27. You are free • to Share – to copy, distribute, display and perform the work • to Remix – to make derivative works

  28. Under the following conditions • Attribution — You must attribute the work in the manner specified by the author or licensor (but not in any way that suggests that they endorse you or your use of the work). • Noncommercial — You may not use this work for commercial purposes. • Share Alike — If you alter, transform, or build upon this work, you may distribute the resulting work only under the same or similar license to this one.

  29. In Cartesian (Rectangular) Coordinates, a complex number can be expressed as: In Polar Coordinates, a complex number can be expressed as: Lecture # 6 Chapter 11.03: Complex number in polar coordinates (Contd.) 29 http://numericalmethods.eng.usf.edu

  30. Complex number in polar coordinates cont. Thus, one obtains the following relations between the Cartesian and polar coordinate systems: This is represented graphically in Figure 3. Figure 3. Graphical representation of the complex number system in polar coordinates. 30 http://numericalmethods.eng.usf.edu

  31. Complex number in polar coordinates cont. Hence and 31 http://numericalmethods.eng.usf.edu

  32. Complex number in polar coordinates cont. Based on the above 3 formulas, the complex numbers can be expressed as: http://numericalmethods.eng.usf.edu

  33. Complex number in polar coordinates cont. Notes: • The amplitude and angle are 0.59 and • 2.14 respectively (also see Figures 2a, and • 2b in chapter 11.03). (b) The angle (in radian) obtained from will be 2.138 radians (=122.48o). However based on Then = 1.004 radians (=57.52o). http://numericalmethods.eng.usf.edu

  34. Complex number in polar coordinates cont. Since the Real and Imaginary components of are negative and positive, respectively, the proper selection for should be 2.1377 radians. http://numericalmethods.eng.usf.edu

  35. Complex number in polar coordinates cont. 35 http://numericalmethods.eng.usf.edu

  36. Complex number in polar coordinates cont. http://numericalmethods.eng.usf.edu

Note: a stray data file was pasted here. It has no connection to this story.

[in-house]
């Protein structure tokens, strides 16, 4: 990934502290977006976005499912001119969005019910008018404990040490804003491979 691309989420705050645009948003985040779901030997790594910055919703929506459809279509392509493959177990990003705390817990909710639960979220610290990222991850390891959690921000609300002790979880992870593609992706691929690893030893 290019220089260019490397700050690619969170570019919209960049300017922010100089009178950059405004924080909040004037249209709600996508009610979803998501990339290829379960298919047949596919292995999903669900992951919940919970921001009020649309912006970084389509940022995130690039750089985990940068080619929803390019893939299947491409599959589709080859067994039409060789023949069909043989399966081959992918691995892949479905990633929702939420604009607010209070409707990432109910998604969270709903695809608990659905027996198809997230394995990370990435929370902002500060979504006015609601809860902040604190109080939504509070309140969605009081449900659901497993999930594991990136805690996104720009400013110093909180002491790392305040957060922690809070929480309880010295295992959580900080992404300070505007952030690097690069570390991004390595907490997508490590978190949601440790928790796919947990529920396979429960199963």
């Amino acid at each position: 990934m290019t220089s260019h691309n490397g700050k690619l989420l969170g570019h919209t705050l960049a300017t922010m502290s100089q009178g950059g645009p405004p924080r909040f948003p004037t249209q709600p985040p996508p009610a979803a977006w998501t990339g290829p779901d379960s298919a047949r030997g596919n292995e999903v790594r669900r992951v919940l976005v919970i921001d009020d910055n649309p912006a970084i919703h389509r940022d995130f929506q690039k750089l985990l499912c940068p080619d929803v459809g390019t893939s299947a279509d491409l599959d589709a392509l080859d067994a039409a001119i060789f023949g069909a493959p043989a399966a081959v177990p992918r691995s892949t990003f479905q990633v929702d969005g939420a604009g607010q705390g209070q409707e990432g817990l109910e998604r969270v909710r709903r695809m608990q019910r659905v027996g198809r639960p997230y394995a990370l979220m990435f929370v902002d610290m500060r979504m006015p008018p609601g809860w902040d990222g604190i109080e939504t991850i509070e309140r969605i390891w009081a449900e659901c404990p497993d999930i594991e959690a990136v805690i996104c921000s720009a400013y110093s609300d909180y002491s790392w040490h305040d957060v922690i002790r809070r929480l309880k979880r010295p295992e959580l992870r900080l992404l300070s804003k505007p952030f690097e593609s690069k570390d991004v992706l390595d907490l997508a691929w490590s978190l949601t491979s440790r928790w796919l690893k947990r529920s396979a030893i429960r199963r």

37. The End http://numericalmethods.eng.usf.edu

  38. Acknowledgement This instructional power point brought to you by Numerical Methods for STEM undergraduate http://numericalmethods.eng.usf.edu Committed to bringing numerical methods to the undergraduate

  39. For instructional videos on other topics, go to http://numericalmethods.eng.usf.edu/videos/ This material is based upon work supported by the National Science Foundation under Grant # 0717624. Any opinions, findings, and conclusions or recommendations expressed in this material are those of the author(s) and do not necessarily reflect the views of the National Science Foundation.

  40. The End - Really

  41. Numerical MethodsFourier Transform Pair Part: Non-Periodic Functionshttp://numericalmethods.eng.usf.edu

  42. For more details on this topic • Go to http://numericalmethods.eng.usf.edu • Click on keyword • Click on Fourier Transform Pair

  43. You are free • to Share – to copy, distribute, display and perform the work • to Remix – to make derivative works

  44. Under the following conditions • Attribution — You must attribute the work in the manner specified by the author or licensor (but not in any way that suggests that they endorse you or your use of the work). • Noncommercial — You may not use this work for commercial purposes. • Share Alike — If you alter, transform, or build upon this work, you may distribute the resulting work only under the same or similar license to this one.

  45. Lecture # 7 Chapter 11. 03: Non-Periodic Functions (Contd.) Recall (39, repeated) (41, repeated) Define (1) 45 http://numericalmethods.eng.usf.edu

  46. Non-Periodic Functions Then, Equation (41) can be written as And Equation (39) becomes From above equation or http://numericalmethods.eng.usf.edu

  47. Non-Periodic Functions cont. From Figure 4, Figure 4. Frequency are discretized. 47 http://numericalmethods.eng.usf.edu

  48. Non-Periodic Functions cont. Multiplying and dividing the right-hand-side of the equation by , one obtains ; inverse Fourier transform Also, using the definition stated in Equation (1), one gets ; Fourier transform 48 http://numericalmethods.eng.usf.edu

  49. The End http://numericalmethods.eng.usf.edu

  50. Acknowledgement This instructional power point brought to you by Numerical Methods for STEM undergraduate http://numericalmethods.eng.usf.edu Committed to bringing numerical methods to the undergraduate